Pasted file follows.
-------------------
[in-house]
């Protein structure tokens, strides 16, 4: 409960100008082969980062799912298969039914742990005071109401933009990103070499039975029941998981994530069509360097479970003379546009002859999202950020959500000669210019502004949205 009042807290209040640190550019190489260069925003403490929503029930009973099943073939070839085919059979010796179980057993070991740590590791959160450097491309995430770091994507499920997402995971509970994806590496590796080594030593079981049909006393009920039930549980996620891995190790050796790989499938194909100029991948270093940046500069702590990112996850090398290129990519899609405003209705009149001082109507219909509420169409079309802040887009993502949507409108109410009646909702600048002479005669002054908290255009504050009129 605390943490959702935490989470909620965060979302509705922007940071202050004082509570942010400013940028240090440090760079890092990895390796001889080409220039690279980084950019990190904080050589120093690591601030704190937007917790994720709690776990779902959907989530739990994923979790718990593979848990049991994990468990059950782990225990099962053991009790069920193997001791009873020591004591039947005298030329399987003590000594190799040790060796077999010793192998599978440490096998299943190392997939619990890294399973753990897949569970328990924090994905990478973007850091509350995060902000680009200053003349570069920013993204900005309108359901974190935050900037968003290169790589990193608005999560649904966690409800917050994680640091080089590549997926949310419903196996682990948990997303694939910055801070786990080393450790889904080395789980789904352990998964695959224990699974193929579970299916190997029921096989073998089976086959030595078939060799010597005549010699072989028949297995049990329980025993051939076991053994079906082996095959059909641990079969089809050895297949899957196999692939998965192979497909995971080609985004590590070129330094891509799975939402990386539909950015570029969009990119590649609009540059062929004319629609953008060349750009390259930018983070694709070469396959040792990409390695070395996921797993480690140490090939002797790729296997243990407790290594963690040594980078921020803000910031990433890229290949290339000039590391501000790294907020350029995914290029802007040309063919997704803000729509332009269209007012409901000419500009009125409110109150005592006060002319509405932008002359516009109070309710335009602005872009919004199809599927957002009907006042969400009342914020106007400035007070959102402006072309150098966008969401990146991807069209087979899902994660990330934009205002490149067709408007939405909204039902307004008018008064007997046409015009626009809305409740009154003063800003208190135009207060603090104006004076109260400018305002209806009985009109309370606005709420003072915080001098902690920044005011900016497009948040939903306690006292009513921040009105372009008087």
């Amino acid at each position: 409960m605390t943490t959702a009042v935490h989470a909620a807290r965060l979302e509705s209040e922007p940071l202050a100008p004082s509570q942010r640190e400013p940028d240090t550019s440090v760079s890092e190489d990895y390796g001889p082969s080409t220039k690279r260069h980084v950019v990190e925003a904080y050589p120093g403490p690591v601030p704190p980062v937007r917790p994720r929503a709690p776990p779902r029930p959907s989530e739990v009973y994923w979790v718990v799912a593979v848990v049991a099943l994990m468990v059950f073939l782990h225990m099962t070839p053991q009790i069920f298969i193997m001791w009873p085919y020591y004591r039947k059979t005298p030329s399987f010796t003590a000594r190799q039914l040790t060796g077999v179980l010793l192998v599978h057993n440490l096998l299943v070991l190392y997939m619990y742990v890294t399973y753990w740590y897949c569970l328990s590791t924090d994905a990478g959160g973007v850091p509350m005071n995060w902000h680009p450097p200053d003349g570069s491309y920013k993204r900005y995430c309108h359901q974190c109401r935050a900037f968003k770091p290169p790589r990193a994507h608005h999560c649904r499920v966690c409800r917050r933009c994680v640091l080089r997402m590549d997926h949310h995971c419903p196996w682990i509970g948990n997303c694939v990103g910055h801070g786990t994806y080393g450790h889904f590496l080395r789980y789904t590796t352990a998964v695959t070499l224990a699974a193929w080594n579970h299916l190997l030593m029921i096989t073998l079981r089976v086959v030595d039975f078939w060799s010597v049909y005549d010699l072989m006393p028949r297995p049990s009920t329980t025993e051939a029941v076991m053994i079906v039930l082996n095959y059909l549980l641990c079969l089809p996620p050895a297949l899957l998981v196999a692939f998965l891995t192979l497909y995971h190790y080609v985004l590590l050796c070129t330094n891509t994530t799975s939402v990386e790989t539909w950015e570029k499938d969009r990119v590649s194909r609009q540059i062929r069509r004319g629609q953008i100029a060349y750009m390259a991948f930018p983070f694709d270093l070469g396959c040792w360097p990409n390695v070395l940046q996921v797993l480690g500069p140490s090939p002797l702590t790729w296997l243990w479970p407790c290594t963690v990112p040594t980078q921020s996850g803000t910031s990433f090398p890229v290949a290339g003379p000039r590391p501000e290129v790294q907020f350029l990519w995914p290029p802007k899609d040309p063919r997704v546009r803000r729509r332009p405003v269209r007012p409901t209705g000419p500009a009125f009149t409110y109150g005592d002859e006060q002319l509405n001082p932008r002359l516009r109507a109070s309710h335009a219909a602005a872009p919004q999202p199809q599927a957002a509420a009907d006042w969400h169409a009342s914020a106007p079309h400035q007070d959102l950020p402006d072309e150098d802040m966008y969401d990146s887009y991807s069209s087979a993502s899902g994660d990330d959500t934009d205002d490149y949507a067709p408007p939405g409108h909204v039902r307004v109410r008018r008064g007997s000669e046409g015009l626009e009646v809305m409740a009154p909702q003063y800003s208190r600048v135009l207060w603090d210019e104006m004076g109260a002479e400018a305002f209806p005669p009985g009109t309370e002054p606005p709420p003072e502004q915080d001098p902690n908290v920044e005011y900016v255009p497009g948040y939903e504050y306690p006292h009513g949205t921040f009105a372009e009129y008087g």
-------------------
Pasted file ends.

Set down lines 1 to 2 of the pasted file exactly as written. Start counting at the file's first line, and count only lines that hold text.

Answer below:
[in-house]
């Protein structure tokens, strides 16, 4: 409960100008082969980062799912298969039914742990005071109401933009990103070499039975029941998981994530069509360097479970003379546009002859999202950020959500000669210019502004949205 009042807290209040640190550019190489260069925003403490929503029930009973099943073939070839085919059979010796179980057993070991740590590791959160450097491309995430770091994507499920997402995971509970994806590496590796080594030593079981049909006393009920039930549980996620891995190790050796790989499938194909100029991948270093940046500069702590990112996850090398290129990519899609405003209705009149001082109507219909509420169409079309802040887009993502949507409108109410009646909702600048002479005669002054908290255009504050009129 605390943490959702935490989470909620965060979302509705922007940071202050004082509570942010400013940028240090440090760079890092990895390796001889080409220039690279980084950019990190904080050589120093690591601030704190937007917790994720709690776990779902959907989530739990994923979790718990593979848990049991994990468990059950782990225990099962053991009790069920193997001791009873020591004591039947005298030329399987003590000594190799040790060796077999010793192998599978440490096998299943190392997939619990890294399973753990897949569970328990924090994905990478973007850091509350995060902000680009200053003349570069920013993204900005309108359901974190935050900037968003290169790589990193608005999560649904966690409800917050994680640091080089590549997926949310419903196996682990948990997303694939910055801070786990080393450790889904080395789980789904352990998964695959224990699974193929579970299916190997029921096989073998089976086959030595078939060799010597005549010699072989028949297995049990329980025993051939076991053994079906082996095959059909641990079969089809050895297949899957196999692939998965192979497909995971080609985004590590070129330094891509799975939402990386539909950015570029969009990119590649609009540059062929004319629609953008060349750009390259930018983070694709070469396959040792990409390695070395996921797993480690140490090939002797790729296997243990407790290594963690040594980078921020803000910031990433890229290949290339000039590391501000790294907020350029995914290029802007040309063919997704803000729509332009269209007012409901000419500009009125409110109150005592006060002319509405932008002359516009109070309710335009602005872009919004199809599927957002009907006042969400009342914020106007400035007070959102402006072309150098966008969401990146991807069209087979899902994660990330934009205002490149067709408007939405909204039902307004008018008064007997046409015009626009809305409740009154003063800003208190135009207060603090104006004076109260400018305002209806009985009109309370606005709420003072915080001098902690920044005011900016497009948040939903306690006292009513921040009105372009008087």